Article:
Running Time: 90mins
Rated: Rated PG
Okay, so a movie about extra-terrestrials visiting Earth is hardly novel. But Meet Dave puts a refreshing new spin on the idea, and the inventive concept of how it occurs, and the form that the alien craft takes, sets up a whole range of situations and complications.
Screenwriters Rob Greenberg and Bill Corbett, who came up with the idea, deserve full marks for originality. If their screenplay fails to generate any really big laughs, it is nevertheless an amiable, family-oriented sci-fi fantasy that delivers its quota of chuckles.
It is also a good vehicle for Eddie Murphy, who gets to play two roles: the Captain of the spaceship crew and a gigantic replica of himself that is the spaceship. You see, these visitors from another planet look just like humans except they are only three or four centimetres in height. So to enable them to land in Manhattan and retrieve an orb that is vital to their planet's existence, they construct a spaceship to look like one of the "gargantuan beasts' who inhabit the Earth.
When "Dave' the spaceship takes his first jerky, exploratory steps on the streets of Manhattan, he looks like a man but is, in fact, a metal machine in a white suit, operated on the inside by a Lilliputian crew frantically trying to programme the correct responses to all the situations Dave finds himself in.
Much of the humour derives from Dave (i.e., the crew) being bewildered by strange human behaviour and unfamiliar objects - salsa dancing, for example, or tubes of processed meat ("hot dogs') or the peculiar paroxysm called laughter. And they wonder why the human knowledge banks should be given such curiousames as Google and Yahoo.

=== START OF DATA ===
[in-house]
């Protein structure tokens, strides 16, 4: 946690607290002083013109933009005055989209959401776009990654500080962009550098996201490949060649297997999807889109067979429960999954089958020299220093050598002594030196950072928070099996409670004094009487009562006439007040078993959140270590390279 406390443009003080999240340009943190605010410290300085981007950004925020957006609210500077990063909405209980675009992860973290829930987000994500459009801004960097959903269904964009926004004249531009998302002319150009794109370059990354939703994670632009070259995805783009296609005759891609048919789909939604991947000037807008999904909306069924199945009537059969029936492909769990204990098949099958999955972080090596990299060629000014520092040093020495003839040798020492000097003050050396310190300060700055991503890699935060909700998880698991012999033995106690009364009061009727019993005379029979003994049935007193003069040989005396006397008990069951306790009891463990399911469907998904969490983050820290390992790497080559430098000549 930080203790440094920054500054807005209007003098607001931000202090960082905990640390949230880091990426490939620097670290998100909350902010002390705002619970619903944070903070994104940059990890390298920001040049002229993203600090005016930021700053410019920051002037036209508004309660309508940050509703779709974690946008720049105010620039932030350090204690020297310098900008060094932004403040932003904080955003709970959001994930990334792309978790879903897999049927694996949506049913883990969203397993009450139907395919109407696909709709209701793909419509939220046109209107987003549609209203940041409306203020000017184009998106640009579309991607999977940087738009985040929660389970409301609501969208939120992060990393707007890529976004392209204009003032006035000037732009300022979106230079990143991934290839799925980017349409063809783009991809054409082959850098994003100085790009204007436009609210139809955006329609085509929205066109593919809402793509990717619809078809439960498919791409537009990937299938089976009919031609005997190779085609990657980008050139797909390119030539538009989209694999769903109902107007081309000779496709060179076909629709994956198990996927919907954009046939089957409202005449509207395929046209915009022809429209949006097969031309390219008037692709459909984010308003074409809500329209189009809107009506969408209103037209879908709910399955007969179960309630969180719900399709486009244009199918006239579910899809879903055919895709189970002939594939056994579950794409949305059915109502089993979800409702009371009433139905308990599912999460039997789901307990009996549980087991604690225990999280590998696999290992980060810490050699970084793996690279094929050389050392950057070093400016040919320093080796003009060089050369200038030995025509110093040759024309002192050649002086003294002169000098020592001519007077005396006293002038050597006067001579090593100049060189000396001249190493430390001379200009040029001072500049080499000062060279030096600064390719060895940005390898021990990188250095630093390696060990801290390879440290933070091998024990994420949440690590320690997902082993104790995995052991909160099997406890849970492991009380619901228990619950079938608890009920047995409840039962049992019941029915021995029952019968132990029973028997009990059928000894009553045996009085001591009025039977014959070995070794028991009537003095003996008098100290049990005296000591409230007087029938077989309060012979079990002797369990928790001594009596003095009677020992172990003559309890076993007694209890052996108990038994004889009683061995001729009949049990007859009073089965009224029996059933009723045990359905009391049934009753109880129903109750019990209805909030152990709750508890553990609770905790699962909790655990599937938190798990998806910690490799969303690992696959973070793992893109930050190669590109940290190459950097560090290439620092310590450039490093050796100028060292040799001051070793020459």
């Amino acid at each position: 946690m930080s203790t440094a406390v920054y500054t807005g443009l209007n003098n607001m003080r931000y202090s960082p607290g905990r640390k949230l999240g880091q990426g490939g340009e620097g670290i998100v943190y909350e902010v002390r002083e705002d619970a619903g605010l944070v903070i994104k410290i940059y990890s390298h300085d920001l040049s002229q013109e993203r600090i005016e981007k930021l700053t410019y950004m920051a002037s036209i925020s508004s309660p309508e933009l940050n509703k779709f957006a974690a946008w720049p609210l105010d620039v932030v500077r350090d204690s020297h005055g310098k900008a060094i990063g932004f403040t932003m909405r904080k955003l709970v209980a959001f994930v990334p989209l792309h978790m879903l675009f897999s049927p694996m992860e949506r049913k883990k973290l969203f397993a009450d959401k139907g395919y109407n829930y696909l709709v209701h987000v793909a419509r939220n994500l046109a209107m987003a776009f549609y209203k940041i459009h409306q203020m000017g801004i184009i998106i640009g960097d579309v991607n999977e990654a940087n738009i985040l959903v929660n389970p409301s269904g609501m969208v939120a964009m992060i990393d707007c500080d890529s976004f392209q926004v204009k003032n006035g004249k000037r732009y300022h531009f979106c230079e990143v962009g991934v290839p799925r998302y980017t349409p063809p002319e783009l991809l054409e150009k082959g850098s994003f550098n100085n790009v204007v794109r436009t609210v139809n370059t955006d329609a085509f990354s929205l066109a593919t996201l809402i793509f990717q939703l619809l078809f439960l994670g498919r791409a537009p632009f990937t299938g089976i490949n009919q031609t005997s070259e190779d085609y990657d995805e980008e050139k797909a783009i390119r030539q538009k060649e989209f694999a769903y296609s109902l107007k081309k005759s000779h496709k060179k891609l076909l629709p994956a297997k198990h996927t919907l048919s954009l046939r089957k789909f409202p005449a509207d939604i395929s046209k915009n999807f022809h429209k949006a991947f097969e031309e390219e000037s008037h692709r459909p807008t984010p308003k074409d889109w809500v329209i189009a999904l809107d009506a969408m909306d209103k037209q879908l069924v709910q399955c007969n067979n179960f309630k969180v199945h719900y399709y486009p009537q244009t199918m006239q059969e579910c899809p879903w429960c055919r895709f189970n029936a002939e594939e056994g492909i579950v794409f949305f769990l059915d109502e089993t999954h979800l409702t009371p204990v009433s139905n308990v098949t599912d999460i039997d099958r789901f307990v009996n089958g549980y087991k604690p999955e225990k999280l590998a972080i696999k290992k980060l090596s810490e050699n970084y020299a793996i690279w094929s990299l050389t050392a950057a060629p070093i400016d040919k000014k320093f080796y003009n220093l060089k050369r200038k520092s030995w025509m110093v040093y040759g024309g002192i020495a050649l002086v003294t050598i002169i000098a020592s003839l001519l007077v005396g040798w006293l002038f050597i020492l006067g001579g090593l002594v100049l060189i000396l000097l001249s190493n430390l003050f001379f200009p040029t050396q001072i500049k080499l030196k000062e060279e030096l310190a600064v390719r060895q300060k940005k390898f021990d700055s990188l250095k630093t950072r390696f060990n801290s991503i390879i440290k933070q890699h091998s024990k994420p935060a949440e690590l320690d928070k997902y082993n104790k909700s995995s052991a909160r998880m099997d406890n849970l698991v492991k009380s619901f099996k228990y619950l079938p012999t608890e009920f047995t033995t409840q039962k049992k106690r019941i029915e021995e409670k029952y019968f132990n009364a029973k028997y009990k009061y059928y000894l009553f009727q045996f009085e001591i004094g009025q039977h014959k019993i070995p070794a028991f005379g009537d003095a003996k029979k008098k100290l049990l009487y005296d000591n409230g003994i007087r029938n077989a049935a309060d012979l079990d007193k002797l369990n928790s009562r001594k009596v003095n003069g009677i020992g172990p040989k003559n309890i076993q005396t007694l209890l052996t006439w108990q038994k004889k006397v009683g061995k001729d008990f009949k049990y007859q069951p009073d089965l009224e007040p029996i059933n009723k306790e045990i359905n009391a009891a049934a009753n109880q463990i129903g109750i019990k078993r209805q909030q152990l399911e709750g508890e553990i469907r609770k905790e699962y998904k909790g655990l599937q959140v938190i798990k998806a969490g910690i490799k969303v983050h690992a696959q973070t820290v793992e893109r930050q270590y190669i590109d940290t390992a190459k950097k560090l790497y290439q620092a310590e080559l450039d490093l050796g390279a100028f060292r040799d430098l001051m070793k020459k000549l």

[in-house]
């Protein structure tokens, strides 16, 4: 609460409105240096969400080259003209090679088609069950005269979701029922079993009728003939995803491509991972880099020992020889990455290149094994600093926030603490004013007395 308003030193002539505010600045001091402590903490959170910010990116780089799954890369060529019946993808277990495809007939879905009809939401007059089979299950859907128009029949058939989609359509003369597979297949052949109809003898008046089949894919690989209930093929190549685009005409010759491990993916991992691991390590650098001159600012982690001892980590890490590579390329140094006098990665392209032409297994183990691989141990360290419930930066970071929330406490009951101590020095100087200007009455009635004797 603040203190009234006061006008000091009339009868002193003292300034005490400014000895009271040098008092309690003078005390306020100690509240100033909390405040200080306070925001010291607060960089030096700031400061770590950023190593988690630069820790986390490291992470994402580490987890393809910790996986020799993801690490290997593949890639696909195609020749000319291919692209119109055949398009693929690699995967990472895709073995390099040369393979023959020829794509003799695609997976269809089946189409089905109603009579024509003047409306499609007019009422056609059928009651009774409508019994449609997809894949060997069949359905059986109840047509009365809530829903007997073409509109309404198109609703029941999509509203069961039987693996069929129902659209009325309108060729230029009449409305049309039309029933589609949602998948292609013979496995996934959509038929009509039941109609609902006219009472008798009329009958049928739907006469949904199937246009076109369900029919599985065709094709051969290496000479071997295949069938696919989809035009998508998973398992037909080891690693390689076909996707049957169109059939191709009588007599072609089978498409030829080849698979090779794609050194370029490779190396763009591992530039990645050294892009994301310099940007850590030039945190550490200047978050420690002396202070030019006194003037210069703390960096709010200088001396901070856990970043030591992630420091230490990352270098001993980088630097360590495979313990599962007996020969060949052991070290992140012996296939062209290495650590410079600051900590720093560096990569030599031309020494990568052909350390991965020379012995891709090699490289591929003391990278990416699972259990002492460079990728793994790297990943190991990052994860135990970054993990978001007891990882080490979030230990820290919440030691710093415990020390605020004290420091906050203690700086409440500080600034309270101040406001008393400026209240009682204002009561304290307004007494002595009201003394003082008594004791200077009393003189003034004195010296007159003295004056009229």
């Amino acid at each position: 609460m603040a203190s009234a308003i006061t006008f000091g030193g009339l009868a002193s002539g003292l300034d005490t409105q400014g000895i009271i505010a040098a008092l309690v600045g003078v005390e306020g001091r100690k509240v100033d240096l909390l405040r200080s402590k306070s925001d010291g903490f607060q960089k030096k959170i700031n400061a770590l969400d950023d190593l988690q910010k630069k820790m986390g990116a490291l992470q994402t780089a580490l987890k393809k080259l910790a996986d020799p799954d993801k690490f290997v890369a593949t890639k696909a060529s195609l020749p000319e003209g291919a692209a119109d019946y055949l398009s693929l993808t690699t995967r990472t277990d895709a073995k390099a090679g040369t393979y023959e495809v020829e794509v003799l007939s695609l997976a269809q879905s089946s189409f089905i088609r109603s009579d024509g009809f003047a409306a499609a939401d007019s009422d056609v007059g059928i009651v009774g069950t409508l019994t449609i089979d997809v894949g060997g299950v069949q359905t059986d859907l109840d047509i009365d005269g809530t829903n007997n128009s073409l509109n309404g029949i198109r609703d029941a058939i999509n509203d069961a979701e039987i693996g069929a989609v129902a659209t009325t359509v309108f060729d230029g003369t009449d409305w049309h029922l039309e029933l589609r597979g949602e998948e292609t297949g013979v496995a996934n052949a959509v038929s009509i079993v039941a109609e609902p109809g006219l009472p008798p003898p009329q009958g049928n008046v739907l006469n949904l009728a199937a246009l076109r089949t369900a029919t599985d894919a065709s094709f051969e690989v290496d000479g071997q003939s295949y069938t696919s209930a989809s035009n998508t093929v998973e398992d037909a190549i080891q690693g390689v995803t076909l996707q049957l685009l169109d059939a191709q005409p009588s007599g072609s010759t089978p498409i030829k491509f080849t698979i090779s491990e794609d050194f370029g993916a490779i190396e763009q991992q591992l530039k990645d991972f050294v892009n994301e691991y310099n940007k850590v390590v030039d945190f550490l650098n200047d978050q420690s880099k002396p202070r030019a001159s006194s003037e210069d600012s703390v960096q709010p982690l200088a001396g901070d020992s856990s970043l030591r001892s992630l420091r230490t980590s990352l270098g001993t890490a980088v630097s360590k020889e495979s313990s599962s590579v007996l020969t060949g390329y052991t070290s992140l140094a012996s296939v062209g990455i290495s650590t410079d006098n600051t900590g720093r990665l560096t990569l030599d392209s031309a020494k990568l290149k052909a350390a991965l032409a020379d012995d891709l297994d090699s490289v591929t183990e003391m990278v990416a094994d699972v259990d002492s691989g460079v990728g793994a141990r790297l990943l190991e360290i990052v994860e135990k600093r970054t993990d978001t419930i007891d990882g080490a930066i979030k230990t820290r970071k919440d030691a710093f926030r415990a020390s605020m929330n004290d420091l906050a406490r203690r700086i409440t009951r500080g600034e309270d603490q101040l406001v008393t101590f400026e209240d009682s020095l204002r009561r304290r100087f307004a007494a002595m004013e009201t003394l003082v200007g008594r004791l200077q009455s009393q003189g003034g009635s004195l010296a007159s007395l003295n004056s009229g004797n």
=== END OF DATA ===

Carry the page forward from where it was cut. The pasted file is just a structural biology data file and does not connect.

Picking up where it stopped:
Dave's unearthly powers are good for a few gags, too. What other superhero can sharpen a pencil by sticking it up his nostril, or print money by passing his hand across a bill and producing replicas out of his backside? And when Dave damages an ankle, a maintenance crew pops out of his ear and abseils down to his boot to rectify the problem.
The lost orb is in the possession of fifth-grader named Josh (Austyn Lind Myers), whose attractive widowed mother Gina (Elizabeth Banks) just happens to be driving the car that knocks Dave down when he wanders into its path. From Gina and Josh the aliens learn much about the softer side of human nature. Meanwhile, inside Dave a light-deck mutiny threatns as the ship's No. 2 (Ed Helms) plots to assume the running of the mission.
Director Brian Robbins (Norbit) strikes a nice balance between the sci-fi elements and the folksiness of the Gina/Josh side of the film, turning in an entertainment that is never less than agreeable.
Fox Out July 10
Jim Murphy is an associate of the Australian Catholic Office for Film & Broadcasting.